Travel Documents
Additional information about passports, visas, and other required documents is provided in the UCEAP Guide to Study Abroad and in the UCEAP online Pre-Departure Checklist.


You need a passport at the time you apply for the program. If you do not already have a passport, you must apply for one immediately, and you may need to expedite it. The regular process for a US Passport can take approximately four to eight weeks.
Passports must be valid at least three months beyond the end date of the program. If your passport will expire before that time, you will need to obtain a new one before you can apply for a student visa.
It is recommended that you scan your passport and e-mail a copy to yourself. This will speed up the replacement process if it is lost or stolen.
The way your name is spelled, abbreviated, punctuated, etc., on your passport must be exactly the same in MyEAP and on all other documents submitted with your visa application. Even minor discrepancies can cause big problems.


Financial Aid Students

Your financial aid package is calculated using your specific UCEAP Program Budget. The estimated round-trip airfare amount is based on the cost of a changeable student ticket to your host country. If your independent travel costs are greater than the airfare estimate in the UCEAP Program Budget, notify your financial aid counselors. Neither UCEAP nor the Financial Aid Office can guarantee that the additional cost will be funded by financial aid.


Undocumented Students and Deferred Action for Childhood Arrivals (DACA) Students

Consult with an immigration attorney free of charge on your campus to determine if study abroad is right for you.

If you are currently enrolled as a student at UC Berkeley, contact the Undocumented Student Program

If you are currently enrolled as a student at UC Davis, UC Irvine, UCLA, UC Merced, UC Riverside, UC San Diego, UC San Francisco, UC Santa Barbara, or UC Santa Cruz, contact the UC Undocumented Legal Services Center at
Packing Tips
Financial Information
Understanding Your Finances
It is important that you carefully read all of the information available in the UCEAP Guide to Study Abroad and discuss it with the person who will assist you with your finances while you are abroad.
Understanding your finances before, during, and after your program is crucial to having a successful time abroad. The following list outlines just a few of the many things you will need to know before departure.
Detailed information on the following topics can be found in the Money Matters chapter of the UCEAP Guide to Study Abroad:
  • Contact information for finance questions
  • How to estimate the cost of your program
  • Budget instructions and information
  • Who Can and How to make payments to UCEAP
  • UCEAP student account information(what fees do I pay to UCEAP and what fees do I pay out of pocket?)
  • Banking before and after arrival
  • Fees and penalties
  • Loan information
  • How financial aid works while abroad (how do I get my financial aid from my home campus and how are my fees paid?)
  • Various forms (e.g., direct deposit, etc.)
Your MyEAP Account & Budget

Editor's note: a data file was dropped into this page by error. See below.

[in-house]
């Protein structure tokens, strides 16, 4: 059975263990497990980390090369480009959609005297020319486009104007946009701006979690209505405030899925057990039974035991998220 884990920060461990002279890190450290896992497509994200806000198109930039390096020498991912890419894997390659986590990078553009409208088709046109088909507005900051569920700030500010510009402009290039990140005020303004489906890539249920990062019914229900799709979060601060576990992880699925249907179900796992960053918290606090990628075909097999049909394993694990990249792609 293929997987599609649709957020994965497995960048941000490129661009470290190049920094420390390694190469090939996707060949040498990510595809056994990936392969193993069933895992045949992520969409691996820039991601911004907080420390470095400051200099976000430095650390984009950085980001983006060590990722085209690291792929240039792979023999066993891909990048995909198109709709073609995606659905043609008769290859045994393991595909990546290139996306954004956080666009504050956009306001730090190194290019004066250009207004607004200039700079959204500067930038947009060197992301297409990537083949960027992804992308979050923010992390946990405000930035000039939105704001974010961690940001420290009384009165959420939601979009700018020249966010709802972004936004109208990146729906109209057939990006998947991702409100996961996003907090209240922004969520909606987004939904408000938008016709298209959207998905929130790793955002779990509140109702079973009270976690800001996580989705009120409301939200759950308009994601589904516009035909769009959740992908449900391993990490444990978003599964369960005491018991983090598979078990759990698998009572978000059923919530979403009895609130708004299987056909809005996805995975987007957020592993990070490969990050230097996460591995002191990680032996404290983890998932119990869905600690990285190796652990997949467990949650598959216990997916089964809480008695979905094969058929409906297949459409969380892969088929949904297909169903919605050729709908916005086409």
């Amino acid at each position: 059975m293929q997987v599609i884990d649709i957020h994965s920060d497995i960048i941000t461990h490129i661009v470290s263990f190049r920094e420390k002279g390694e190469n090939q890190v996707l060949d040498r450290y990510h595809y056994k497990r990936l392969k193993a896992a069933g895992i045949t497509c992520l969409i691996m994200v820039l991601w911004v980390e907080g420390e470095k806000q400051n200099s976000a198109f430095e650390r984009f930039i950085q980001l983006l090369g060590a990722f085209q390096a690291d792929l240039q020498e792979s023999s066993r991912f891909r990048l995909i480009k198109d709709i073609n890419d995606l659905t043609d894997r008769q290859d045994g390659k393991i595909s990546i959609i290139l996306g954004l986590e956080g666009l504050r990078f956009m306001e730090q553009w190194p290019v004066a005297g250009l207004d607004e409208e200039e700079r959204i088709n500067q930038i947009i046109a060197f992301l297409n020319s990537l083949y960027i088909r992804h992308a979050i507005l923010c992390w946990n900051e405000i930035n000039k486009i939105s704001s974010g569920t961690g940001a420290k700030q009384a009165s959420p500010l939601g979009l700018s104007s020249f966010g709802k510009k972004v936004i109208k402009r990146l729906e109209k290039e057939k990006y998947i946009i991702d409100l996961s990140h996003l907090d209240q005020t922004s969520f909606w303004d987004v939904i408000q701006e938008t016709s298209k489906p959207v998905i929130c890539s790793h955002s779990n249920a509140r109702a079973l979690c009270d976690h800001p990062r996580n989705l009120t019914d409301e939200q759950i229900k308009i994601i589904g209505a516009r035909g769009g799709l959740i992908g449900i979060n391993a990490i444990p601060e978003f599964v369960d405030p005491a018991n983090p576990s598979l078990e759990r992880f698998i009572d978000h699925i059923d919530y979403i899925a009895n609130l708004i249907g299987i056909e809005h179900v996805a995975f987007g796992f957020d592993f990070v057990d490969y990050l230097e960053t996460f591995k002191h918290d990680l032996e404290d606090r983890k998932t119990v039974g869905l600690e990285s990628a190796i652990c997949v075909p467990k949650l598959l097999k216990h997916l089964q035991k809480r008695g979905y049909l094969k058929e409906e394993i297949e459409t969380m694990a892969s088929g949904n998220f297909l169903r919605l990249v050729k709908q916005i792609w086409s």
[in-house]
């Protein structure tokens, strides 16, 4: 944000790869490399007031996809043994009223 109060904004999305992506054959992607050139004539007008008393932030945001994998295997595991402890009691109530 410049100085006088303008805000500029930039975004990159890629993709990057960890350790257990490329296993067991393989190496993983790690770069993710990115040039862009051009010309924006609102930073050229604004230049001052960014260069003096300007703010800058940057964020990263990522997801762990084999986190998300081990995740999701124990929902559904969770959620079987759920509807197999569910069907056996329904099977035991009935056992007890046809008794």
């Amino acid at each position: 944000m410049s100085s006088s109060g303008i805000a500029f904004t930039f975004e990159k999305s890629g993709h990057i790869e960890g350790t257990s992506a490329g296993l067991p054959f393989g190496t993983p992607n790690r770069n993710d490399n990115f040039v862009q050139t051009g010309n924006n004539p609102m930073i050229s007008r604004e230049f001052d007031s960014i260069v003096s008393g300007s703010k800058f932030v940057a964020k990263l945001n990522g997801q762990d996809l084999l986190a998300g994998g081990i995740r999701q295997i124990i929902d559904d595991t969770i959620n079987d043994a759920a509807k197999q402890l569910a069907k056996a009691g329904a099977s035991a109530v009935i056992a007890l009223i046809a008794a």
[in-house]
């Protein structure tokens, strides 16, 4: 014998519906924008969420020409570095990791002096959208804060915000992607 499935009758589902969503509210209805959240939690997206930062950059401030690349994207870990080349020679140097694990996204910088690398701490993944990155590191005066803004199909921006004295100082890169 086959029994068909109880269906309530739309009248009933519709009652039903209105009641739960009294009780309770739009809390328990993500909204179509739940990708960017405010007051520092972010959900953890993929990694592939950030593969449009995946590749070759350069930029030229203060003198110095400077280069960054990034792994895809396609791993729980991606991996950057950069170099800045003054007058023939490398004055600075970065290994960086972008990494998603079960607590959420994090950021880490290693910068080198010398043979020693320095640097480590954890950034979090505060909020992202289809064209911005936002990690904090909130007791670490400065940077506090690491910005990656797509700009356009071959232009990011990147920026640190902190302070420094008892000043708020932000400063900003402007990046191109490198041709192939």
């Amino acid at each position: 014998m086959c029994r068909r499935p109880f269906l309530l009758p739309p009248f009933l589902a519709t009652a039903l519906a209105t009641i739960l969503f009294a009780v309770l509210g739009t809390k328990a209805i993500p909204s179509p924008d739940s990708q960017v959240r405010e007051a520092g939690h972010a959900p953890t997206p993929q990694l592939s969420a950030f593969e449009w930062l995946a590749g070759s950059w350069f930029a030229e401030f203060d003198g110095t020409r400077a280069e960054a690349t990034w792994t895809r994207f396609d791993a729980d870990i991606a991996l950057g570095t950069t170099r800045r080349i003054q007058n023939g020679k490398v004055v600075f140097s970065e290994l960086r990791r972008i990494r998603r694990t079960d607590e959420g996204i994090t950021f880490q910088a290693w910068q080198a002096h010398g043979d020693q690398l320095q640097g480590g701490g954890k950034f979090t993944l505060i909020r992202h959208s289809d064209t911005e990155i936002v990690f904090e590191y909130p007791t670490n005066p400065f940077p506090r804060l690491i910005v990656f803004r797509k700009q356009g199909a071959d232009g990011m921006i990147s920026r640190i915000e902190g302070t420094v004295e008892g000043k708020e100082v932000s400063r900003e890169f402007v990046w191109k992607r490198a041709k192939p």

Your MyEAP Student Account is similar to your UC campus financial account. It will be available as soon as you are selected for your program in MyEAP. You can make payments through this account using e-checks or credit cards (MasterCard, Visa, American Express, or Discover). The fees that you owe UCEAP will be applied to your account after your program pre-departure withdrawal date, which is listed in MyEAP. For the amount due to UCEAP prior to fees being posted on your account, refer to the UCEAP Program Budget and Payment Schedule located on the second page of your UCEAP Program Budget. Program fees are subject to change.
Carefully review your UCEAP Program Budget.
Your UCEAP Program Budget lists the fees you will pay to UCEAP and an estimate of the personal expenses you will need to plan for. It does not include the cost of recreational travel or personal entertainment. Review your UCEAP Program Budget frequently. The Payment Schedule is on the second page of the UCEAP Program Budget.


  • Download and print your UCEAP Program Budget and Payment Schedule.
  • Note the deadlines on the Payment Schedule.
  • Give the UCEAP Program Budget and Payment Schedule to the person responsible for paying your UCEAP bills. Sign this person up for Third Party Authorization on MyEAP so they can make payments online.
For further information see the Money Matters chapter of the UCEAP Guide to Study Abroad and the Money Matters tab of your Participants Portal. If you will be receiving financial aid, see also the UCEAP Financial Assistance web page.



Refund of Credit balances and Financial Aid Disbursements:

If you are signed up for Direct Deposit on your UC campus, it is not linked to your MyEAP account. You must sign up for eRefund with UCEAP to receive direct deposits from your MyEAP account. For more information, see the UCEAP eRefund Instructions.
Handling Money Abroad
​You can withdraw Euros from ATMs in Cyprus using your debit card.  There are many ATMs (24 hr. everyday service) or a bank (closed weekends and weekdays after 2:00pm) very close to your apartments.


Communications Abroad
Internet Access
​There is internet on campus.
​Bring your unlocked phone and get a local sim card.
Mail & Shipments
Housing & Meals